Please Note: This article is written for users of the following Microsoft Excel versions: 97, 2000, 2002, and 2003. If you are using a later version (Excel 2007 or later), this tip may not work for you. For a version of this tip written specifically for later versions of Excel, click here: Referencing the Last Six Items in a Formula.
by Allen Wyatt
(last updated December 24, 2016)
Darryl needs to find the average of the last six entries in a column. The number of items in the column can vary over time as more information is added, but he always wants the average of those last six items.
There are a number of different formulas you can use, probably too many to go over here in detail. With that in mind, it is instructive to look at two particular formulas. The one you choose to use will depend on the characteristics of the data in the column. If there are no blank cells in the column, then finding the average can be done with a relatively simple formula:
This formula uses the OFFSET function to calculate the proper cells to examine, at the bottom of the column. This formula won't work if there are blank cells in the column. In that case you will need to use a formula that examines the contents of each cell and determines, as part of the calculation process, whether it is blank or not. Array formulas or regular formulas using array functions are great for this purpose. The following example uses the SUMPRODUCT function to accomplish the task:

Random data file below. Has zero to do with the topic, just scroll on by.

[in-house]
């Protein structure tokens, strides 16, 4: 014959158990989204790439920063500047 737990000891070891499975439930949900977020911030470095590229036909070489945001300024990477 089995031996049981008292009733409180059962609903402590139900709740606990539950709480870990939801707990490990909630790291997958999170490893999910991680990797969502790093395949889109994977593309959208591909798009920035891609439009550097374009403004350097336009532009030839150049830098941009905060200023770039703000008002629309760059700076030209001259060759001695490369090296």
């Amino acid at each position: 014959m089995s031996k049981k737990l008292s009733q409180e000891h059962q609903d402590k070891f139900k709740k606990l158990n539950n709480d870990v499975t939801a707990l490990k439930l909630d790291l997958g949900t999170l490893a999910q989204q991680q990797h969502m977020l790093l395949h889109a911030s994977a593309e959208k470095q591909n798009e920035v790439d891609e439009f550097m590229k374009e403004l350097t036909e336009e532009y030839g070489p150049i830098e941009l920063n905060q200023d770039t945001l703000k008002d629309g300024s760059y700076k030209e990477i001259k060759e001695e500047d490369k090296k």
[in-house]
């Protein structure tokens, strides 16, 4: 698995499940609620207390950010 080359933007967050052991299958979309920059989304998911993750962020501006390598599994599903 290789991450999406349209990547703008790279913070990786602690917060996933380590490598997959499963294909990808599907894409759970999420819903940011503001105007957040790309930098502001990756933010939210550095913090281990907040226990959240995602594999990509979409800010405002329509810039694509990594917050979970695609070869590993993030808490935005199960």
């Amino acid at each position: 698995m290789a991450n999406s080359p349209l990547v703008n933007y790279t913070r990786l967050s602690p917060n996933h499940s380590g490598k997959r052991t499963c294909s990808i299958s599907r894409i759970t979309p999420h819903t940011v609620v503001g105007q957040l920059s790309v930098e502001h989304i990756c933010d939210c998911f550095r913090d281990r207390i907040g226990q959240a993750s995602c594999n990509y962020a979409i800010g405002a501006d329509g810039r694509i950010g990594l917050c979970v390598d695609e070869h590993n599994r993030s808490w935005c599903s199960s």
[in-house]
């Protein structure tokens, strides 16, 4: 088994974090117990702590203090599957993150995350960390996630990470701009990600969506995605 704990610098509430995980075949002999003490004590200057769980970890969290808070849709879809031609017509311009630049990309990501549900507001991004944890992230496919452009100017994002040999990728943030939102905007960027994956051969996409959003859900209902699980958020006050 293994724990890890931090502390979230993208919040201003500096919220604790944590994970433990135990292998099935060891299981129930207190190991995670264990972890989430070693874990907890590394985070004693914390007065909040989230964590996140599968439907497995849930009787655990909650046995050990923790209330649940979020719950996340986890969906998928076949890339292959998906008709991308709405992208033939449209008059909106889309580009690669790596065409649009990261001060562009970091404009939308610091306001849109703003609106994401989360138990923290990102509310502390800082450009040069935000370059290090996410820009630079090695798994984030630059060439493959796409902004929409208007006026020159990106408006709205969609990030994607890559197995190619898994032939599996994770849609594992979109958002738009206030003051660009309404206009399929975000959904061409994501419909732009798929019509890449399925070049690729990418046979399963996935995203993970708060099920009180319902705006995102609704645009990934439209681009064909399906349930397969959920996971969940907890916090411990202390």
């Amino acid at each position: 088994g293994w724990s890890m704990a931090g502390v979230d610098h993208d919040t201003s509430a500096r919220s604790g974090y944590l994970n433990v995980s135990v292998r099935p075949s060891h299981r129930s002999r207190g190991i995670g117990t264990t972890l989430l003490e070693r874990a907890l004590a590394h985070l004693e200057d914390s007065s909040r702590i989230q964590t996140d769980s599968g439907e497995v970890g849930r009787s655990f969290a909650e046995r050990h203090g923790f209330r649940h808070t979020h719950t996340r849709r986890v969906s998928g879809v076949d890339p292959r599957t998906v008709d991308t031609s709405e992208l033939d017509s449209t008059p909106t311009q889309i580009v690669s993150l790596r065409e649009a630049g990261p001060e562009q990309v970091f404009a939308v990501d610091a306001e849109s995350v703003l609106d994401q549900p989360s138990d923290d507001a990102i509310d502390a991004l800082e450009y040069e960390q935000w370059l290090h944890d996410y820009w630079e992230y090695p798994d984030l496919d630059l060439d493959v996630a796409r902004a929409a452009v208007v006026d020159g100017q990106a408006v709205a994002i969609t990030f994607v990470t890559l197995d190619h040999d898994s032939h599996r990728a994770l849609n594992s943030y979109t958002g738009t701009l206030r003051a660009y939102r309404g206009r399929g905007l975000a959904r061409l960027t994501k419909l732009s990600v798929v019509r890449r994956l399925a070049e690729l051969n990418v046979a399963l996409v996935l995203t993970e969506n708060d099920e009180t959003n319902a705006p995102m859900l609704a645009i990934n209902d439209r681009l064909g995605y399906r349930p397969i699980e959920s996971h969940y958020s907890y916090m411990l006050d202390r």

This formula assumes that the cells to be evaluated are in the range of A1:A30; it doesn't matter if there are blank cells in this range. The ROW functions are used to create arrays that determine if the individual cells contain values or not. Only those rows containing values end up being counted, and those are divided by 6 and summed, providing the desired average.
ExcelTips is your source for cost-effective Microsoft Excel training. This tip (3370) applies to Microsoft Excel 97, 2000, 2002, and 2003. You can find a version of this tip for the ribbon interface of Excel (Excel 2007 and later) here: Referencing the Last Six Items in a Formula.
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